First, it is because the Falcon 9 have a good track record. Much of regulation is basically convincing a whole lot of people that we know what we're doing and we're not going to cause a problem for you. By 2020, SpaceX had been fighting through what they perceived to be mostly useless bureaucratic regulations. SpaceX had a pretty good track record of 67 straight success with the Falcon 9 and had done the CRS and COTS program. During those programs they had only one failure, back in 2015, so they started off with a higher level of trust. By contrast, take Starship. Look at how much regulation issues that is facing. I won't go into it here, but you can search up "Why hasn't start gotten an FAA launch license?".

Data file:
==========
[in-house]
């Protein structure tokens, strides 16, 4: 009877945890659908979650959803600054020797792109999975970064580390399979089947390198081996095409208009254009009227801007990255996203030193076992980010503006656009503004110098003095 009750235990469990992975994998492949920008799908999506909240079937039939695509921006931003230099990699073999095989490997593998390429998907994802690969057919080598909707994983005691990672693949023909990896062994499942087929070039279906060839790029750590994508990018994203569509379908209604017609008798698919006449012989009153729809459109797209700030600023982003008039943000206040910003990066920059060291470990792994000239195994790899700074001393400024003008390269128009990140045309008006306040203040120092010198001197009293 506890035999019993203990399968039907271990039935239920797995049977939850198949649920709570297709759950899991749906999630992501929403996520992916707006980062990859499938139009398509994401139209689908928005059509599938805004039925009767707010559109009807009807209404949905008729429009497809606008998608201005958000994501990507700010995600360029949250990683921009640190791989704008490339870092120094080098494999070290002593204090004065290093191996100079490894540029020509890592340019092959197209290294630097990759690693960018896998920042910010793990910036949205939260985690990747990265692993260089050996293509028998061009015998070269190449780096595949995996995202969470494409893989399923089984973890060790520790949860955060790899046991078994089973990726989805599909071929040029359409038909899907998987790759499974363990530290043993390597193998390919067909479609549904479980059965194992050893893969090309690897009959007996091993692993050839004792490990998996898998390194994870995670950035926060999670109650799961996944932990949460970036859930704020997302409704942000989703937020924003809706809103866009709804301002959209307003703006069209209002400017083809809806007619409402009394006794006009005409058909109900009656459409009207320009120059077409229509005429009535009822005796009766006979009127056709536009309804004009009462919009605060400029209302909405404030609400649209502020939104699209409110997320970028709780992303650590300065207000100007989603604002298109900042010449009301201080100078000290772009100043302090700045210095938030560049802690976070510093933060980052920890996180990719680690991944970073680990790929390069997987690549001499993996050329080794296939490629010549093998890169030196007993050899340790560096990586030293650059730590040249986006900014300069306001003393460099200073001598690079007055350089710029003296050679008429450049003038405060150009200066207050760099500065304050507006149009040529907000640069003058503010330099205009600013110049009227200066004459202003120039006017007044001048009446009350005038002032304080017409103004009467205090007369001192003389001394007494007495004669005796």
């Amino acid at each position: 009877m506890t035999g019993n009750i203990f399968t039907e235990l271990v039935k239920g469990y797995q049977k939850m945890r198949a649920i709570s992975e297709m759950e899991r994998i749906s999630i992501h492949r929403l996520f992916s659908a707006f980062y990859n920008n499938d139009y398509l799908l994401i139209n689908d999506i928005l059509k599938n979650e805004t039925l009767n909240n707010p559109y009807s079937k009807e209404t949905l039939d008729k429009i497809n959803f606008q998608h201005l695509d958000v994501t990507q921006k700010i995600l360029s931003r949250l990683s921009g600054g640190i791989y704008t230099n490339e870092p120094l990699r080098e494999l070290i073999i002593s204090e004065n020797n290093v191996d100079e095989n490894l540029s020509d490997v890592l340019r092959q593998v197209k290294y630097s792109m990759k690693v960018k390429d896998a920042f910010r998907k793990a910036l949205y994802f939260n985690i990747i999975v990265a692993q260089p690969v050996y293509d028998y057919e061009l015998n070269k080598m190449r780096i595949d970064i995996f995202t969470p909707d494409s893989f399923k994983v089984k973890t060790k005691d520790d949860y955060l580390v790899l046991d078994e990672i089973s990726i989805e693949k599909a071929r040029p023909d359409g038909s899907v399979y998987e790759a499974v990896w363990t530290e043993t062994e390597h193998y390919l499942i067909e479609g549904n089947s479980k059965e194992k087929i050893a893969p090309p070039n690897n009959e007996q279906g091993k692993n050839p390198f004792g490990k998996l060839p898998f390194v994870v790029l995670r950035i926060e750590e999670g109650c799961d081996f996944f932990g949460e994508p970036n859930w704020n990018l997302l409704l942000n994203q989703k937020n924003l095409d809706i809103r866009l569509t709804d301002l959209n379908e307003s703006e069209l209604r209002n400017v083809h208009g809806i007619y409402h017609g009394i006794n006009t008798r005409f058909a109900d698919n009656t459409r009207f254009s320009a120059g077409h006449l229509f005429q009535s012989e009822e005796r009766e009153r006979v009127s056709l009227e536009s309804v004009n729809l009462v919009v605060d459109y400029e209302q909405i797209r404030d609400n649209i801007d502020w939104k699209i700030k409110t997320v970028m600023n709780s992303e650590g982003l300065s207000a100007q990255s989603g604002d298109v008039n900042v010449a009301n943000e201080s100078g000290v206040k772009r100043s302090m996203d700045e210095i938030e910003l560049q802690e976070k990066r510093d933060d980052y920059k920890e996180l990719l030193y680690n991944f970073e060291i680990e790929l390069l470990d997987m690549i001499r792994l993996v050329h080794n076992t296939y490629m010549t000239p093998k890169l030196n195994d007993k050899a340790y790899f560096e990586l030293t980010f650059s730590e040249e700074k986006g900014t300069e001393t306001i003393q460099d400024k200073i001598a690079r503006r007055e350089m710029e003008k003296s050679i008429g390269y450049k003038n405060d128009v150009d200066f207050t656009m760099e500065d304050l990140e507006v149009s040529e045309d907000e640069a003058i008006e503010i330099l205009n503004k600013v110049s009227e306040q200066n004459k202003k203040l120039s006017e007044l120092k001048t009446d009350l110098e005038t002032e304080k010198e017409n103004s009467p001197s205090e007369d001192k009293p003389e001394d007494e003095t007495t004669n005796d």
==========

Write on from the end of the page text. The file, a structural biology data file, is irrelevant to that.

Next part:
Additionally, one test flight is not exactly what happened here. While Dragon is different, the CRS and COTS program missions were all test flights of a sort. For the launcher, all 84 (85 counting the AMOS-6 on ground failure) missions were tests. The only thing Crew Demo-1 was testing in one flight was the things required for humans.
Finally, one test flight isn't all that crazy either for a reliable launcher:
- Starliner only planned to have one test flight (then the test flight failed).
- The SLS only had one test flight before it will have crew.
- The shuttle had 0 uncrewed test flights (I won't go into why).
- The Titan II GTV (the Gemini vehicle) only had 1 test flight to verify it's safety for crew (the other was solely to test a heat shield)
I could continue, but you get the point. This isn't unheard of.